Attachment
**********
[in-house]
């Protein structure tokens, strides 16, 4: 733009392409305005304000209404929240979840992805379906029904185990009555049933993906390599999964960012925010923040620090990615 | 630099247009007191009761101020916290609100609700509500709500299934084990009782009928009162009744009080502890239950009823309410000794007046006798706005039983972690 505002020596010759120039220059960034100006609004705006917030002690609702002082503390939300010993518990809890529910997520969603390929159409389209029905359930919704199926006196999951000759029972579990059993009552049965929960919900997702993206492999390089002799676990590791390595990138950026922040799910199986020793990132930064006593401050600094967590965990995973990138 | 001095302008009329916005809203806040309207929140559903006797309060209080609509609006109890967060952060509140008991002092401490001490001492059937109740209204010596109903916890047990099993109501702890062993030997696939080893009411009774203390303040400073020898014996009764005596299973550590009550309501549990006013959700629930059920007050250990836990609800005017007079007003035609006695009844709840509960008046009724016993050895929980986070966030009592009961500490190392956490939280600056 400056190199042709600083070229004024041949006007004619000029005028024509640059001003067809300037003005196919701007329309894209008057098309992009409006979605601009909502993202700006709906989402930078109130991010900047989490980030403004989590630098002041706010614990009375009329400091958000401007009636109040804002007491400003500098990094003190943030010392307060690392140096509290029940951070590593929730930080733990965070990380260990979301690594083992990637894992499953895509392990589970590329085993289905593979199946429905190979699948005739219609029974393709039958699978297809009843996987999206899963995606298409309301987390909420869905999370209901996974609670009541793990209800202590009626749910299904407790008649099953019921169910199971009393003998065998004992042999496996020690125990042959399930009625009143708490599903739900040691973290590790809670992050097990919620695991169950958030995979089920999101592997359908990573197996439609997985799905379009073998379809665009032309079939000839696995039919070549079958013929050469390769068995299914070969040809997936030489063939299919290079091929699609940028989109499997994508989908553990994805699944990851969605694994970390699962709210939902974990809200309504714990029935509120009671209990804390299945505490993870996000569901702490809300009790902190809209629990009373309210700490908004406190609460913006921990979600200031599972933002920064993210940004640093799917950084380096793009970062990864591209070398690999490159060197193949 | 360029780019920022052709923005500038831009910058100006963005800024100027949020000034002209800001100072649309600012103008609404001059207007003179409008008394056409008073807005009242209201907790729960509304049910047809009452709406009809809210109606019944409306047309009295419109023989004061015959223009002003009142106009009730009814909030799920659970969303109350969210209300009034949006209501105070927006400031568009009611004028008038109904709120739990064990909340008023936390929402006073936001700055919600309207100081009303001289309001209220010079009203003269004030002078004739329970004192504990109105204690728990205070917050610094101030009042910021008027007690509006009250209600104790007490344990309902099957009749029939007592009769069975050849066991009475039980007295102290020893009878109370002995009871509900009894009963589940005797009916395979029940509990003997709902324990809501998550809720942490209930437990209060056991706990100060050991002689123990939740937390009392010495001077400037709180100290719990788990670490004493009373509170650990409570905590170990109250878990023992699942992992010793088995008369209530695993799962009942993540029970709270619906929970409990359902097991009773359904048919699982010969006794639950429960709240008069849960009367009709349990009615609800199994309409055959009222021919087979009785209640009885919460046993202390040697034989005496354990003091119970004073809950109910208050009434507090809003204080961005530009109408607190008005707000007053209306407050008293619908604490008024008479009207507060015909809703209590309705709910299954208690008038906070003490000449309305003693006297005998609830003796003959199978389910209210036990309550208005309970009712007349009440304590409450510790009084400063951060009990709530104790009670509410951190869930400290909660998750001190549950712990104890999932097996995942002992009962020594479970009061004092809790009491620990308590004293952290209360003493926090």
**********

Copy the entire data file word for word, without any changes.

[in-house]
């Protein structure tokens, strides 16, 4: 733009392409305005304000209404929240979840992805379906029904185990009555049933993906390599999964960012925010923040620090990615 | 630099247009007191009761101020916290609100609700509500709500299934084990009782009928009162009744009080502890239950009823309410000794007046006798706005039983972690 505002020596010759120039220059960034100006609004705006917030002690609702002082503390939300010993518990809890529910997520969603390929159409389209029905359930919704199926006196999951000759029972579990059993009552049965929960919900997702993206492999390089002799676990590791390595990138950026922040799910199986020793990132930064006593401050600094967590965990995973990138 | 001095302008009329916005809203806040309207929140559903006797309060209080609509609006109890967060952060509140008991002092401490001490001492059937109740209204010596109903916890047990099993109501702890062993030997696939080893009411009774203390303040400073020898014996009764005596299973550590009550309501549990006013959700629930059920007050250990836990609800005017007079007003035609006695009844709840509960008046009724016993050895929980986070966030009592009961500490190392956490939280600056 400056190199042709600083070229004024041949006007004619000029005028024509640059001003067809300037003005196919701007329309894209008057098309992009409006979605601009909502993202700006709906989402930078109130991010900047989490980030403004989590630098002041706010614990009375009329400091958000401007009636109040804002007491400003500098990094003190943030010392307060690392140096509290029940951070590593929730930080733990965070990380260990979301690594083992990637894992499953895509392990589970590329085993289905593979199946429905190979699948005739219609029974393709039958699978297809009843996987999206899963995606298409309301987390909420869905999370209901996974609670009541793990209800202590009626749910299904407790008649099953019921169910199971009393003998065998004992042999496996020690125990042959399930009625009143708490599903739900040691973290590790809670992050097990919620695991169950958030995979089920999101592997359908990573197996439609997985799905379009073998379809665009032309079939000839696995039919070549079958013929050469390769068995299914070969040809997936030489063939299919290079091929699609940028989109499997994508989908553990994805699944990851969605694994970390699962709210939902974990809200309504714990029935509120009671209990804390299945505490993870996000569901702490809300009790902190809209629990009373309210700490908004406190609460913006921990979600200031599972933002920064993210940004640093799917950084380096793009970062990864591209070398690999490159060197193949 | 360029780019920022052709923005500038831009910058100006963005800024100027949020000034002209800001100072649309600012103008609404001059207007003179409008008394056409008073807005009242209201907790729960509304049910047809009452709406009809809210109606019944409306047309009295419109023989004061015959223009002003009142106009009730009814909030799920659970969303109350969210209300009034949006209501105070927006400031568009009611004028008038109904709120739990064990909340008023936390929402006073936001700055919600309207100081009303001289309001209220010079009203003269004030002078004739329970004192504990109105204690728990205070917050610094101030009042910021008027007690509006009250209600104790007490344990309902099957009749029939007592009769069975050849066991009475039980007295102290020893009878109370002995009871509900009894009963589940005797009916395979029940509990003997709902324990809501998550809720942490209930437990209060056991706990100060050991002689123990939740937390009392010495001077400037709180100290719990788990670490004493009373509170650990409570905590170990109250878990023992699942992992010793088995008369209530695993799962009942993540029970709270619906929970409990359902097991009773359904048919699982010969006794639950429960709240008069849960009367009709349990009615609800199994309409055959009222021919087979009785209640009885919460046993202390040697034989005496354990003091119970004073809950109910208050009434507090809003204080961005530009109408607190008005707000007053209306407050008293619908604490008024008479009207507060015909809703209590309705709910299954208690008038906070003490000449309305003693006297005998609830003796003959199978389910209210036990309550208005309970009712007349009440304590409450510790009084400063951060009990709530104790009670509410951190869930400290909660998750001190549950712990104890999932097996995942002992009962020594479970009061004092809790009491620990308590004293952290209360003493926090």